Comparing eras is challenging in sport, and that’s no different in snooker.
The best ever snooker players are well known, but pitting them against one another is a challenge, we’re looking at people who’s careers never overlapped, who lived in different times with different equipment, schedules and opponents.
Best Snooker Players:
The ‘is Ronnie the greatest’ question dominates the debate. O’Sullivan has been the iconic figure of snooker over the 21st century. Others, though, have a solid claim to the throne, whether on raw talent, number of titles or periods of supremacy.
We take a look at the five best snooker players ever, starting with The Rocket…
Capable of century breaks with his supposedly weaker left hand. Over 1000 century breaks. Five World Championships. Seven Masters. Seven UK Championships. Several records as the ‘youngest ever’.
The list of Ronnie O’Sullivan’s achievements is endless, yet there’s still a feeling he has underachieved. As thrilling as he is at the table, O’Sullivan is fascinating away from it.
Frequently in conflict with snooker’s governing bodies, and having threatened to form a breakaway snooker group, O’Sullivan is an outspoken figure, but most crucially, he’s always honest, making his interviews worthwhile listening.
The five-time world champion recently said, “I kind of love what I do but there’s parts of it I don’t like.”
He’s not been afraid to be open about his view of snooker. O’Sullivan has been controversial, but there’s no doubt his impact on the sport has been positive.
Keep an eye out for The Rocket in our snooker betting tips as he looks to confirm his status as the greatest.
The main challenger to O’Sullivan’s greatest ever throne, Stephen Hendry has a snooker CV like few others.
Hendry was the youngest ever world champion in 1990, won six further world titles after that along with six Masters and five UK Championships.
While O’Sullivan’s talent level was/is higher, Hendry’s prolific record has seen him draw plaudits for his application and desire for victory in a way that O’Sullivan hasn’t always.
His seven world titles will give him the edge over O’Sullivan for many. The Rocket is still going, however, and in 2019, Hendry’s record for most ranking titles ever was equalled by O’Sullivan.
Hendry’s status as one of the top two players ever is pretty much without question. Whether O’Sullivan has overtaken him or not, though, is still a hot topic of debate in the snooker world.
Steve Davis considers O’Sullivan the best player but sees Hendry as the greatest winner – that might be the best way to sum up Hendry’s career.
With six World Titles to his name, Steve Davis was a shoo-in for this list. Only O’Sullivan and Hendry have won more Triple Crown titles than Davis’ 15 – Davis also won all three Triple Crown titles in one season, making him the first player to achieve the feat.
Playing into his late-fifties, Davis was as well known as any snooker player has been.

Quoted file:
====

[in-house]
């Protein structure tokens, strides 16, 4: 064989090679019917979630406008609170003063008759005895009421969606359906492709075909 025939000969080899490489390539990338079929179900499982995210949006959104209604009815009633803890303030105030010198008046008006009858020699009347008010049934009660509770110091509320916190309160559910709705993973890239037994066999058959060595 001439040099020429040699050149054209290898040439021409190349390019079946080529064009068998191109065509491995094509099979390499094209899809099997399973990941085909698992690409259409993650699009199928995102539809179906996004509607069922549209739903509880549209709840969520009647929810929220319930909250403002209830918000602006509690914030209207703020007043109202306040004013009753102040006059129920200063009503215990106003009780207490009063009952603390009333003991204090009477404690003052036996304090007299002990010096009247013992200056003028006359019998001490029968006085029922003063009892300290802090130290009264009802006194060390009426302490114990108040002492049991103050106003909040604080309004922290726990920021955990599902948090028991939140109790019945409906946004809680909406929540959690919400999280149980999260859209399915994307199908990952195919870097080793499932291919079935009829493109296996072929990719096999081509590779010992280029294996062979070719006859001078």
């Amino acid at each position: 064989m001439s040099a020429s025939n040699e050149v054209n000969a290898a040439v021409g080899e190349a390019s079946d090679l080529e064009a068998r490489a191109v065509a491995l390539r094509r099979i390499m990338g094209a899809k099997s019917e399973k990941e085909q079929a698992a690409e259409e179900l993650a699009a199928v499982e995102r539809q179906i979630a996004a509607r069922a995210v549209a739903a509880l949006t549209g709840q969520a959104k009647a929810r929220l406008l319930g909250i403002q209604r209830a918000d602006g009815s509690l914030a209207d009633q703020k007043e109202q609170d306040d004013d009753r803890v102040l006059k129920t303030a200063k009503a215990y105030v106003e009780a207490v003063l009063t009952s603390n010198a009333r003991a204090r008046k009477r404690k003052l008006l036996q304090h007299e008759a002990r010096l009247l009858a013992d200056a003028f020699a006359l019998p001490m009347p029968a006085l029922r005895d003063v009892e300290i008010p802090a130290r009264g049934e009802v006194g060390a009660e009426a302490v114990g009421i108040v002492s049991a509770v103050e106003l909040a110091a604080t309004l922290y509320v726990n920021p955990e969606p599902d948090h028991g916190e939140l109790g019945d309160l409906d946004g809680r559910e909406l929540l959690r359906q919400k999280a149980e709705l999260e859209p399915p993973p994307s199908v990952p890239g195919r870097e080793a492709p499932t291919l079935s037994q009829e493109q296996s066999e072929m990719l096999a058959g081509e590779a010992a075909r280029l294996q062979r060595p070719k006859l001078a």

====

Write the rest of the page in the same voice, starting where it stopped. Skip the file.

His black-ball World Championship final against Dennis Taylor in 1985 was watched by over 18 million people and he’s still the only snooker player to win BBC’s Sports Personality of the Year award.
Davis’ longevity was astonishing. His place among the greats isn’t challengeable, though there will understandably be some conflict about where he places among the top five all-time.
Putting him ahead of Hendry and O’Sullivan is a hard sell, but it’s an argument worth listening to for his stardom.
Three-time world champion Mark Selby was a teenage sensation, turning professional when he was only 16 years old.
A methodical, relentless break builder, Selby already has 585 century breaks in his career to go with an impressive trophy cabinet. Only five players – including O’Sullivan and Hendry – have more.
World champion in 2014, 2016 and 2017, Selby has been a fixture at the top of the world rankings in recent seasons.
Collecting a couple of UK Championship and Masters titles along the way too, he’s only the sixth player in snooker history to win all three of the Triple Crown titles twice.
Resolute and often cautious, Selby’s game has drawn criticism for its negativity, but there’s no doubting his effectiveness.
A common name in 888sport’s live betting, Selby is 9/1 to win the 2020 World Championship.
Pre-O’Sullivan, Alex Higgins was possibly the most popular snooker player ever.
His nickname of ‘Hurricane Higgins’ reflected his fast style of play – something that wasn’t particularly common during the 1970s and 1980s. Higgins was a standout figure at the time, his game was different, his personality was entertaining.
Winning two World Championship titles 10 years apart – in 1972 and 1982 – Higgins was inconsistent throughout his career.
Between those two triumphs, he twice fell in the first round of the World Championship and once in the second. His Masters performance was more reliable, however, with four consecutive final between 1978 and 1981.
Higgins impact on snooker cannot be overstated. Many modern days greats looked up to him, including O’Sullivan, “The way he played at his best is the way I believe the game should be played.”
*Credit for the main photo belongs to Kin Cheung / AP Photo*